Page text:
Thursday, January 3, 2013

My Top 10 Favorite Songs for Early Language Learning!

As a Speech-Language Pathologist, I feel music, singing songs and finger plays are a very important part of communication as these activities improve auditory processing and comprehension skills while teaching language, prosody, turn taking and so much more!  So I thought I'd share with you my Top 10 favorite songs and explain why I love them.  Remember...let your child set the pace (go as fast or slow as he/she needs). (Note: this list is in no particular order)

1.  Old McDonald:  Who doesn't love this song?  It teaches children about animal identification, animal sounds, it's repetitive AND we can practice long vowels (E, I, O)...a great repetitive activity for children with Childhood Apraxia of Speech (CAS).

2.  Apples and Bananas:  EVERY Speech-Language Pathologist LOVES this song!  It's repetitive and is so so so great to teach long vowel sounds, which is great for articulation deficits and children with CAS.  Plus, it's so fun to make up silly words!!!

3. Head, Shoulders, Knees and Toes:  A great song for introducing some body parts.  I like to sing it using all the words with younger children, but as they get older, I like to sing it all the way through with words than start to add "humming" for various body parts and have them fill in the body part name as we touch that body part.  Listen for word recall and use of a similar pitch.  Your child doesn't have to be on key, but if the song's pitch is going up, so should your child's.  This is an indicator that he/she is hearing the pitch change and able to imitate after you.

4. If You're Happy and You Know It:  I love this song because you can sing all the verses and talk about what it looks like to be happy, sad, tired, mad.  Great for teaching what emotions look like.

5.  5 Little Monkeys Jumping on the Bed (or any of the counting songs):  Fun song about those silly monkeys that never seem to learn that they can get hurt by jumping on the bed.  Great for counting and early math concepts; repetitive which is wonderful for recall and teaching vocabulary.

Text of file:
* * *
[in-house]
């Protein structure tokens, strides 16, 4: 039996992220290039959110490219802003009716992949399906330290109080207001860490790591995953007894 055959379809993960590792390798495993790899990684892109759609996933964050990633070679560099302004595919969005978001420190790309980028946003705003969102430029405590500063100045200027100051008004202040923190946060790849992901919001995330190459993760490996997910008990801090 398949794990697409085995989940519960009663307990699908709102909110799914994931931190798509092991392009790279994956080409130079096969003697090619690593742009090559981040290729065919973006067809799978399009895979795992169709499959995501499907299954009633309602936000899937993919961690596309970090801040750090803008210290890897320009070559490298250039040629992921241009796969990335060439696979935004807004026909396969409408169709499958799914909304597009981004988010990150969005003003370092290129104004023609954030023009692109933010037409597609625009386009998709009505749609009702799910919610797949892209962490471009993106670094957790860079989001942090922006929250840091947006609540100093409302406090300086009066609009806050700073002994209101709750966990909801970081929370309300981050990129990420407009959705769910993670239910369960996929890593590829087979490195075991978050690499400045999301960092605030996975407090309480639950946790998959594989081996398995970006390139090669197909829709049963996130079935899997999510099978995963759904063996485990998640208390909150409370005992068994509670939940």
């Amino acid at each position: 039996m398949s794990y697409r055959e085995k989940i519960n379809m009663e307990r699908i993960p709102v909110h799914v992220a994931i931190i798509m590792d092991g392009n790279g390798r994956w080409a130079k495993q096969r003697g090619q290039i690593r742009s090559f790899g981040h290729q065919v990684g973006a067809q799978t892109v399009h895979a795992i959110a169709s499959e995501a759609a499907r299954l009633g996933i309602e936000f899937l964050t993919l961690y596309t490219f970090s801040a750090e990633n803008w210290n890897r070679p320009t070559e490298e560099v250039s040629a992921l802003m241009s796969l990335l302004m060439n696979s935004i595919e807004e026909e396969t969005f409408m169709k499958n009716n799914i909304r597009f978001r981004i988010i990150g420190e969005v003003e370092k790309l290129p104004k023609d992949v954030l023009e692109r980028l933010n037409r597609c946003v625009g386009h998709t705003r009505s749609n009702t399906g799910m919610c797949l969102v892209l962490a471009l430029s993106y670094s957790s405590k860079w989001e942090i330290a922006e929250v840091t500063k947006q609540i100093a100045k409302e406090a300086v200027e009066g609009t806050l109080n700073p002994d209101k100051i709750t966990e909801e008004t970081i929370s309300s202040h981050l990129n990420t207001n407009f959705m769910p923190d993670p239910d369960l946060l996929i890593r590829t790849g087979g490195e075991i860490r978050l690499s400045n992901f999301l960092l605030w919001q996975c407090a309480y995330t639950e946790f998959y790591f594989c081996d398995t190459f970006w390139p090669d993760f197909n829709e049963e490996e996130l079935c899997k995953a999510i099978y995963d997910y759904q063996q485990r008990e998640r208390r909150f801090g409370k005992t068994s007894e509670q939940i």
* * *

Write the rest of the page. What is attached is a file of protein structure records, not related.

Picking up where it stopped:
6.  The Wheels on the Bus:  who doesn't love wheels on the bus?  It so great for acting out verbs and describing parts of a whole (a.k.a. parts of the bus); its repetitive and keeps children engaged from the beginning to end.  

7. Hokey Pokey:  Great song for teaching body parts and introducing the very hard concept of "left vs. right".  Plus, its so much fun to "turn your self around" and really..."that's what its all about"!

8.  Goin' on a Bear Hunt:  I love this song because it lends itself to teaching children to follow directions, making sounds for objects, and attaching sounds to body movements.  It's a wonderful song for sequencing (forward and backward) the parts of the song.

9.  There's a Spider on the Floor:  this song is great for teaching location, following directions, body parts, and of course rhyming.  Its so much for kids to put a spider ring on their fingers and act out this song.  This song is one of my favorites to do just before Halloween!

10.  There's a Whole in My Bucket:  I like to use this song to teach problem solving skills.  I sing the "Henry" part and I ask my students what can I do to solve each problem in the song.  Once we come up with a solution (which may not be the exact words of the song but if its a logical solution I accept it) we sing it together.  I also like this song for teaching humor.

There's my list!  What songs do you love to use for early language learning?  Please share!

Happy talking, singing, and learning!


  1. These are great! I also like Row Row Your Boat and the Itsy Bitsy Spider with my preschool and autistic kids! :)


    1. Lauren I too love both of those. Row your boat is SO fun to so with partners and change up the speed of singing and change our "rowing" based on our beat. Good ones! Thanks for sharing!!!

  2. Have you heard of Rick Golden? He might be local to my area, but he has a song called "The Sit Down, Stand Up, Sit Down, Stand Up, Sit Down Song." It's great for incorporating movement for kids who need it, but also for following conditional directions ("Stand up if you have a brother, then sit back down again. Stand up if you have a sister, and sit back down with your friend"). I also like the Kids Express Train music based program for SLPs for my significantly delayed preschoolers. :)

    1. Carrie, I've never heard of Rick Golden or Kids Express Train before but the songs sounds really good. I'll have to look both of them up! I also like to use Greg and Steve or Raffi CDs in therapy. Both are great for using songs to follow directions as well as teach pre-academic skills, Months of the Year, counting, etc.. Have you ever heard of them? I think you can get them both on Amazon maybe. Anyway...thanks for sharing...I'm definitely going to take your suggestions and look into them!

    2. I have heard of Greg & Steve and Raffi as well. Definitely check out the others. I think you'll like them!


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